Please use this identifier to cite or link to this item: https://hdl.handle.net/1959.11/3347
Title: Fire season and intensity affect shrub recruitment in temperate sclerophyllous woodlands
Contributor(s): Knox, Kirsten Janet  (author); Clarke, Peter John  (author)
Publication Date: 2006
DOI: 10.1007/s00442-006-0480-6
Handle Link: https://hdl.handle.net/1959.11/3347
Abstract: The season in which a fire occurs may regulate plant seedling recruitment because of: (1) the interaction of season and intensity of fire and the temperature requirements for seed release, germination and growth; (2) post-fire rainfall and temperature patterns affecting germination; (3) the interaction of post-fire germination conditions and competition from surrounding vegetation; and (4) the interaction of post-fire germination conditions and seed predators and/or seedling herbivores. This study examined the effects of different fire intensities and fire seasons on the emergence and survival of shrubs representing a range of fire response syndromes from a summer rainfall cool climate region. Replicated experimental burns were conducted in two seasons (spring and autumn) in 2 consecutive years and fuel loads were increased to examine the effects of fire intensity (low intensity and moderate intensity). Post-fire watering treatments partitioned the effects of seasonal temperature from soil moisture. Higher intensity fires resulted in enhanced seedling emergence for hard-seeded species but rarely influenced survival. Spring fires enhanced seedling emergence across all functional groups. Reduced autumn recruitment was related to seasonal temperature inhibiting germination rather than a lack of soil moisture or competition. In Mediterranean-type climate regions, seedling emergence has been related to post-fire rainfall and exposure of seeds to seed predators. We think a similar model may operate in temperate summer rainfall regions where cold-induced dormancy over winter exposes seeds to predators for a longer time and subsequently results in recruitment failure. Our results support the theory that the effect of fire season is more predictable where there are strong seasonal patterns in climate. In this study seasonal temperature rather than rainfall appears to be more influential.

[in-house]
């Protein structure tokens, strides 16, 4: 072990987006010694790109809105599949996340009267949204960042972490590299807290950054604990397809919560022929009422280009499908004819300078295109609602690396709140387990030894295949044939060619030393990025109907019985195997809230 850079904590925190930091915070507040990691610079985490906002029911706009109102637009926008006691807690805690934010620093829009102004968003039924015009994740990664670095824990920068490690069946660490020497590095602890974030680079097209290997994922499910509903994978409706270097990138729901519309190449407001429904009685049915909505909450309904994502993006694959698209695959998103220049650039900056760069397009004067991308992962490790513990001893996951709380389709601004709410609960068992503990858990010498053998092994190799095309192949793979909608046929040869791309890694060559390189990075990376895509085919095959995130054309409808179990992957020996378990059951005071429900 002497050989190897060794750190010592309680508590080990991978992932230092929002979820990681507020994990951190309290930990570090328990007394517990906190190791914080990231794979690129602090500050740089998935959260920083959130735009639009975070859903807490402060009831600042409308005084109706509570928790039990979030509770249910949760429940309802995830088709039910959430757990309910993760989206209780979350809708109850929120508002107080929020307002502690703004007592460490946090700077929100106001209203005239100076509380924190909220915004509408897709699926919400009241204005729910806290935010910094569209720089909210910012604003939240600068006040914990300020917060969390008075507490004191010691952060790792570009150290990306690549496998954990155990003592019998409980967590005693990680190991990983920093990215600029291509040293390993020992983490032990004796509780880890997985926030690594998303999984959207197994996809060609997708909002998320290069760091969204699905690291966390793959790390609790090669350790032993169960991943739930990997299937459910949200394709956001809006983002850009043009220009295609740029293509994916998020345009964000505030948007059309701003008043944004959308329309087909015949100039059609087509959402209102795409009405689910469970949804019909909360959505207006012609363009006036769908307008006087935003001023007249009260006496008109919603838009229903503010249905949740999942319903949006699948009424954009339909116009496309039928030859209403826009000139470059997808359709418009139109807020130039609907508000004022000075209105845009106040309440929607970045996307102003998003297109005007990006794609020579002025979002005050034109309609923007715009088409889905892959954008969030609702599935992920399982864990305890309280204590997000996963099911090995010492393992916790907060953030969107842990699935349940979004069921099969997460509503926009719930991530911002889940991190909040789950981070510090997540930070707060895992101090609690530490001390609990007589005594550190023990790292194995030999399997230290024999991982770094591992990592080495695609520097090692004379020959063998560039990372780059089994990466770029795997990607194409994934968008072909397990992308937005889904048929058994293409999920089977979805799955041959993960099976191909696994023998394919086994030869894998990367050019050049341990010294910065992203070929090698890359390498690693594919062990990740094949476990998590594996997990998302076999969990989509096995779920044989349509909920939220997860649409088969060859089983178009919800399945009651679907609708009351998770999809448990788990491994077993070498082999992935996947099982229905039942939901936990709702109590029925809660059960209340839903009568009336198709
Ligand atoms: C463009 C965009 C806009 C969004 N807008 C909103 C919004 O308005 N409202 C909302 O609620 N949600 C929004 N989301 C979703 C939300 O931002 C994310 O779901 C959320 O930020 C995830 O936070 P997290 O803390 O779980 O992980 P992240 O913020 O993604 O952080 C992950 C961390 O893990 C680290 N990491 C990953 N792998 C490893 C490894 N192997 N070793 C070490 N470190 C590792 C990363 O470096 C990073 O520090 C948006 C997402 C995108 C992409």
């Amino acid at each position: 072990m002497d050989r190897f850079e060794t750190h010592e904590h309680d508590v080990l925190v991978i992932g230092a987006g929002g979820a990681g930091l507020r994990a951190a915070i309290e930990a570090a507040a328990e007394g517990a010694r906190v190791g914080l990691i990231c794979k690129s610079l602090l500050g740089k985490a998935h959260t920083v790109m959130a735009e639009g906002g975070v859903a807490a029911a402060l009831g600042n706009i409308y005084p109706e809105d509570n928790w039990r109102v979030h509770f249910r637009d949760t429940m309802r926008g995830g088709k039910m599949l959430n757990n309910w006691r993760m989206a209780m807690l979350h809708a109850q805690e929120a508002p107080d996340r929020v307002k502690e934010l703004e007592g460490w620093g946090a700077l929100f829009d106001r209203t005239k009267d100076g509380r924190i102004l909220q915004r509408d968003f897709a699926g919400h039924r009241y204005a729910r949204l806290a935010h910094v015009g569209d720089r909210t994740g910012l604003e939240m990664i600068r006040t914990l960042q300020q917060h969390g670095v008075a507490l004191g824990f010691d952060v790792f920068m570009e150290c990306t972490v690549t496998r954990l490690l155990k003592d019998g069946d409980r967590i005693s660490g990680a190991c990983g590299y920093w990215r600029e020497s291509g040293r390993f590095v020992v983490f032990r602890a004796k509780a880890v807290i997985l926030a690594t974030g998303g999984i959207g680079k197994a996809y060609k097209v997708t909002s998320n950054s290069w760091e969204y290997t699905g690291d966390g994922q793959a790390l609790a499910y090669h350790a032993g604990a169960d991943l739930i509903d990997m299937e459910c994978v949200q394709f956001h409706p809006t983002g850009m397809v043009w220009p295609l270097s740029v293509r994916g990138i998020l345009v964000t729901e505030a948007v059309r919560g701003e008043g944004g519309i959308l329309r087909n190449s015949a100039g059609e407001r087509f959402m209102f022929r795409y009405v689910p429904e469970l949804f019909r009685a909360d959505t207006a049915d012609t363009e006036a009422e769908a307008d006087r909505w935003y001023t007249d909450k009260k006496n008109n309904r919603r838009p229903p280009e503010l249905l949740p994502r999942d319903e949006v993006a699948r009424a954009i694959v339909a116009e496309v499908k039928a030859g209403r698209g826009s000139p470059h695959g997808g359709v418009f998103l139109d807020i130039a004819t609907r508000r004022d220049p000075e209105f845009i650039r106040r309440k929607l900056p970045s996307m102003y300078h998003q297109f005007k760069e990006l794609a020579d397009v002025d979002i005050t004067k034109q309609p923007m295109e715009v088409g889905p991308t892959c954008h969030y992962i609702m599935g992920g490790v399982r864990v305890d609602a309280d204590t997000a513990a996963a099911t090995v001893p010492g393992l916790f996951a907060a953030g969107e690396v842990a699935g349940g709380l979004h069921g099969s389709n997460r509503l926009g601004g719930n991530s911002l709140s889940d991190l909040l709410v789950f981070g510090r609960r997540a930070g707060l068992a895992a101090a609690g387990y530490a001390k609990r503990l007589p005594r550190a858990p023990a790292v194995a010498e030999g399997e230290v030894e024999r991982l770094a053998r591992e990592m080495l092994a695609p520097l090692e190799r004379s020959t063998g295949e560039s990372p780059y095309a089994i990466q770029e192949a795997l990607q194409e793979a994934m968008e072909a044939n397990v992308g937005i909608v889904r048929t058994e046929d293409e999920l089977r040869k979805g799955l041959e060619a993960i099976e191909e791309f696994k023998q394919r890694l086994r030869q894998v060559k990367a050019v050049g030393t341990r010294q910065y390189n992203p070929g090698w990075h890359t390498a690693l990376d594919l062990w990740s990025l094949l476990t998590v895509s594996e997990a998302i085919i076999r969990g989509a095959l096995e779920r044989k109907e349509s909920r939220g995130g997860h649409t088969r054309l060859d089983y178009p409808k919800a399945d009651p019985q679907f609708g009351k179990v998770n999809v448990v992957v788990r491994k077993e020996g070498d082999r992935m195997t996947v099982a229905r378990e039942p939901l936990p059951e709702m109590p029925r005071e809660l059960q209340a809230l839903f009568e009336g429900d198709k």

Publication Type: Journal Article
Source of Publication: Oecologia, 149(4), p. 730-739
Publisher: Springer-Verlag
Place of Publication: Berlin/Heidelberg, Germany
ISSN: 0029-8549
Field of Research (FOR): 060703 Plant Developmental and Reproductive Biology
Socio-Economic Objective (SEO): 960806 Forest and Woodlands Flora, Fauna and Biodiversity
Peer Reviewed: Yes
HERDC Category Description: C1 Refereed Article in a Scholarly Journal
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